1 Corinthians 10:12–13
From the Confessions: The Defense of the Augsburg Confession
Concerning the enumeration of sins in confession, we teach people in such a way as not to ensnare their consciences. There is an advantage to accustom inexperienced people to enumerate some things so that they may be more easily taught, but we are discussing here what is necessary according to divine law. So, the adversaries ought not to cite for us the regulation Omnis Utriusque. We know this rule, so they should instead show us in the divine law that an enumeration of sins is necessary for obtaining forgiveness.
Pulling It Together
As has been stated before, our focus should be Christ, not our sins. One can spend so much time in introspection and the endless recounting of sin that Christ is lost in the shuffle. Let us, as needed, name those specific sins that have ensnared us so that we may be instructed how to escape (1 Cor 10:13). But may we be content to confess that we are sinners—indeed, poor, miserable sinners—so that we may focus on the one who has saved us from our sins. May Christ be the focus of confession, not our sins which, as always, slyly tempt us to concentrate overly much upon ourselves.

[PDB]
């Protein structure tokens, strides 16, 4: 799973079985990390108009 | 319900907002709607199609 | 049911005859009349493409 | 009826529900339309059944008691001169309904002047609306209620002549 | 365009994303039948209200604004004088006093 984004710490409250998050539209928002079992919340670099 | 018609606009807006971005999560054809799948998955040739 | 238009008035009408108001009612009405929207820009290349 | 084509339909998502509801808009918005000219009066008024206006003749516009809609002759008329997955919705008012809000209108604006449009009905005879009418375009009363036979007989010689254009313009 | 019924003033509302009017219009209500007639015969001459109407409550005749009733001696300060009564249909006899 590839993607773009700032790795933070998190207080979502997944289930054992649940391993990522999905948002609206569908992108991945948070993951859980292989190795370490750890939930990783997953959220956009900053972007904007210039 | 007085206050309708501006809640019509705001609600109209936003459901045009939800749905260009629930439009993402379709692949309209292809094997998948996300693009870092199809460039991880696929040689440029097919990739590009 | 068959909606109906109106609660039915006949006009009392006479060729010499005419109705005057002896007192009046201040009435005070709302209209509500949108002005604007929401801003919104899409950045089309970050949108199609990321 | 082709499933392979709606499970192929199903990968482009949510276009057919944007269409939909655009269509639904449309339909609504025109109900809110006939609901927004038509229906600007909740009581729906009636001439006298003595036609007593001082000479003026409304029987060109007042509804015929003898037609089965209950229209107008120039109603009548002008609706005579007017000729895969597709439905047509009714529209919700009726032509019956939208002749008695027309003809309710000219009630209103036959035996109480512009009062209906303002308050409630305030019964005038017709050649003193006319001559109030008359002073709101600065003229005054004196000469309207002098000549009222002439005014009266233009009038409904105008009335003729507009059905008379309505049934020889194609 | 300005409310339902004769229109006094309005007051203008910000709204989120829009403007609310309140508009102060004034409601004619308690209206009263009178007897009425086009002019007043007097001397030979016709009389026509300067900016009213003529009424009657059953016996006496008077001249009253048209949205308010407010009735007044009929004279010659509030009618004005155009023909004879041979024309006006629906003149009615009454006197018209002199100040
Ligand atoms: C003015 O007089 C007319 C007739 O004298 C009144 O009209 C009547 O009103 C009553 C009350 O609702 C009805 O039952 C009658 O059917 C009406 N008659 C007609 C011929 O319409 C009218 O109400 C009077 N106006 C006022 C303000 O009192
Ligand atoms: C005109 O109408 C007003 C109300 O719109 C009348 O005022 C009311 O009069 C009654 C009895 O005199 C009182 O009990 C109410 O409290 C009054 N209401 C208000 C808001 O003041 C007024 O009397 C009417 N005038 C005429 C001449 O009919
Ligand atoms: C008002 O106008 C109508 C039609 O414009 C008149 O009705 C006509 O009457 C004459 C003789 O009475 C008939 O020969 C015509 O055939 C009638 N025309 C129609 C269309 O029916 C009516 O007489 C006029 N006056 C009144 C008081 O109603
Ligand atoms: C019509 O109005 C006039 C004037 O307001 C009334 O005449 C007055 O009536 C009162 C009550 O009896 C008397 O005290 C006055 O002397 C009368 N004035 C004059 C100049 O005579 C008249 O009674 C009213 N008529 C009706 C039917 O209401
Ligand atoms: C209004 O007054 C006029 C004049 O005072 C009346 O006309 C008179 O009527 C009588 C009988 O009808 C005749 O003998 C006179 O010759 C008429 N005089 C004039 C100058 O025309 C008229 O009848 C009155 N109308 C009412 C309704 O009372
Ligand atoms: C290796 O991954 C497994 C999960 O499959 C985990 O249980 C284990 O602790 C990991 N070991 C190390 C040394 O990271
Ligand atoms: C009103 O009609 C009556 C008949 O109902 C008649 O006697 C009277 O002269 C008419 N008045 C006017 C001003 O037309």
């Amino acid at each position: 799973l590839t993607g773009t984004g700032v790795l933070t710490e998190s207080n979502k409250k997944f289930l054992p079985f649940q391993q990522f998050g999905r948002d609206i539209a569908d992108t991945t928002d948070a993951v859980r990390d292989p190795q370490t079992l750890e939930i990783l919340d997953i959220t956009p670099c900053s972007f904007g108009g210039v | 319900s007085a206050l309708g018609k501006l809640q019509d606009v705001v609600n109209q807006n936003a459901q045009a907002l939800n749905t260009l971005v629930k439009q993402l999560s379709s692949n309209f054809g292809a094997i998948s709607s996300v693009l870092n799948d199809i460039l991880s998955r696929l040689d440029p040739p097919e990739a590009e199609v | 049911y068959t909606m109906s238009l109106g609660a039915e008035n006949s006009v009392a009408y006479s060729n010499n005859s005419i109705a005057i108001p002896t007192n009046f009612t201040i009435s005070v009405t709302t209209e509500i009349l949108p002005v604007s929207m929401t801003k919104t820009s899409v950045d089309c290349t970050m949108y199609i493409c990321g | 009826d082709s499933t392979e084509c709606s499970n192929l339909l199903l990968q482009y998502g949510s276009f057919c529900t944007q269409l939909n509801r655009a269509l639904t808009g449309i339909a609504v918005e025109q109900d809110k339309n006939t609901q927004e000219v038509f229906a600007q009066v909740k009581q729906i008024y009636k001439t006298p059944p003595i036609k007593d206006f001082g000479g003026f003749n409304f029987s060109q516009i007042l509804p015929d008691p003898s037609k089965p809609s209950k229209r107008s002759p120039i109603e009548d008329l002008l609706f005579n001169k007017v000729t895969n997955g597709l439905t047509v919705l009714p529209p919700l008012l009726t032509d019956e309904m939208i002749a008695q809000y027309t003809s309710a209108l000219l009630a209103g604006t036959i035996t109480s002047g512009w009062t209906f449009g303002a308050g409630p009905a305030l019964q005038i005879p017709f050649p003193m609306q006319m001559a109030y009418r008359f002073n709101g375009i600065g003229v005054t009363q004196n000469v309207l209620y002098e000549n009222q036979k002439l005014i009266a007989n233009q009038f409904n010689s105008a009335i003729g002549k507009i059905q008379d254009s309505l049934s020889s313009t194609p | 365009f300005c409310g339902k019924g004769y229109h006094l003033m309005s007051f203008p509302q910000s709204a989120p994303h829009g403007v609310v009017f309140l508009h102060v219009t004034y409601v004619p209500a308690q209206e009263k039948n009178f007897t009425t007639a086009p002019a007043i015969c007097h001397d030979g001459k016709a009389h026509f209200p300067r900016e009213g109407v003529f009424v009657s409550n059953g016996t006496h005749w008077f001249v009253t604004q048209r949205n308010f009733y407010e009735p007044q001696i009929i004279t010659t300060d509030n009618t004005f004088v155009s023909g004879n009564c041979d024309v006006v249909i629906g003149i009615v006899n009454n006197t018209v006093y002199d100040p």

Prayer: Lord, let me see you more clearly. Amen.
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The Norm of Faith, part two of Sola Scriptura, shows how an active view of the Word informs and guides our understanding of what Scripture says. In other words, it will talk about what the Bible means based on what it does. In terms of how we come to articulate our faith and our doctrinal teachings, to speak of Scripture as the "norm" of faith means that it is the standard against which our theology and proclamation are measured.